Source: Cape May County Herald
On April 28, the Lower Township Police Department and Lower Township Healthy Youth Coalition will be participating in National Prescription Drug Take Back Day.
On that day, officers will be at the entrance to the Acme Market, located in the Bayshore Mall, at 3845 Bayshore Rd., North Cape May from 10 a.m. to 2 p.m. During that time, residents can turn in any unwanted or expired prescription medicines or drugs to police officers. The program is anonymous and individuals disposing of medications will not be required to produce identification.
In addition to this one day annual event, Lower Township residents and visitors can dispose of any unwanted or expired prescription medications, at any time, in the Project Medicine Drop disposal box, located at the Lower Township Police Department, in the Cape May County Airport Complex.
If the prescription drugs are disposed of in their original container, residents are encouraged to remove the prescription label if it contains any personal identifying information. Liquid products, such as cough medicines, should remain sealed in their original containers. Syringes and other sharp instruments will not be accepted.
Any questions or concerns may be directed to Lower Township Police Department at (609) 886-1619, or Steve Selby of the Lower Township Healthy Youth Coalition at (609) 522-5960.
The New Jersey Department of Health released the fiscal year 2019 hospital charity care and Graduate Medical Education (GME) funding distribution, which is part of more than $636 million in hospital funding provided in Gov. Murphy’s proposed budget.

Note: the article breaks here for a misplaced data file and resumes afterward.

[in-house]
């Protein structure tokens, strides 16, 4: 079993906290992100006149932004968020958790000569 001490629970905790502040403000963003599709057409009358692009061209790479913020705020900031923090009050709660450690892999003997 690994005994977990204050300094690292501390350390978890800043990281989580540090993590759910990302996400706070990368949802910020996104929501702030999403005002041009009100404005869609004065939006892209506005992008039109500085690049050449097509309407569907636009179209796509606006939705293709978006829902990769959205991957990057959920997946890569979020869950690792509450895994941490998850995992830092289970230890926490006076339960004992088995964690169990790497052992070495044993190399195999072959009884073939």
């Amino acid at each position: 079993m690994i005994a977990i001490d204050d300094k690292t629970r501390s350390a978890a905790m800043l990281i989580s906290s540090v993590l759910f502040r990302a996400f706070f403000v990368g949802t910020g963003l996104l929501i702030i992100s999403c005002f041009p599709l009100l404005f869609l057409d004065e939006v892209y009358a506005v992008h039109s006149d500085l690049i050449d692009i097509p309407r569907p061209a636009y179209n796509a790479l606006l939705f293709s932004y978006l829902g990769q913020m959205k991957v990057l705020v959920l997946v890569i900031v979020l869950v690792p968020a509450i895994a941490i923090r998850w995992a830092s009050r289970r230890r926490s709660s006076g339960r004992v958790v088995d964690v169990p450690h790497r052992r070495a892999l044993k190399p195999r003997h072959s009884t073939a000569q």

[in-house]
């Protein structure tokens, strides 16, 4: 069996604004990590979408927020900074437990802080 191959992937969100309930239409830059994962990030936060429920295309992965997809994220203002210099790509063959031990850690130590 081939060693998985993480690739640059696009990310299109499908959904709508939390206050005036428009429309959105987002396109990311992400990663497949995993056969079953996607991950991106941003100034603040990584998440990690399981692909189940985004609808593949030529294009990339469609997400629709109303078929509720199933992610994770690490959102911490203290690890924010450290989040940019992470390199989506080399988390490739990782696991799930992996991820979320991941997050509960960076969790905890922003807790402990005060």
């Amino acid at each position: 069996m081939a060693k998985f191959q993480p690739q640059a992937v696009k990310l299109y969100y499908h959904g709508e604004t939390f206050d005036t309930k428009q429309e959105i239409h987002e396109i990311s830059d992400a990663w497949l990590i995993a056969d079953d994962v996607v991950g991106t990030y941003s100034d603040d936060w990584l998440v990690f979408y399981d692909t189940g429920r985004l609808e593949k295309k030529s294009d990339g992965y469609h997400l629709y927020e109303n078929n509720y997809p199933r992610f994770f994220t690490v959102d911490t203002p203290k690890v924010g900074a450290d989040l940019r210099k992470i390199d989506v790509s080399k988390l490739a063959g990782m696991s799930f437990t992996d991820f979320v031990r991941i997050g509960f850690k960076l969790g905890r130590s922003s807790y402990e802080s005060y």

“The Department is committed to supporting New Jersey’s hospitals’ efforts to provide uncompensated care to our uninsured residents,” stated New Jersey Health Commissioner Dr. Shereef Elnahal in a release. “This funding also provides for essential training of physicians to boost the healthcare workforce.”
The proposed budget includes $252 million for charity care, which is distributed to all 70 acute care hospitals and one specialty hospital in the State and is used to support hospitals’ delivery of free or reduced cost hospital care for low-income, uninsured patients. The distribution of charity care is primarily based on the percentage of uncompensated care provided by each hospital and the proportion of each hospital’s patients who receive Medicaid.
Additionally, 46 hospitals participate in the Delivery System Reform Incentive Payment Program (DSRIP), now in its seventh year. DSRIP rewards hospitals for improved quality of care and is funded at $166.6 million. GME, which is funded at $218 million and is distributed to 43 acute care hospitals in the State, supports the growth of hospital-based physician teaching programs in the State.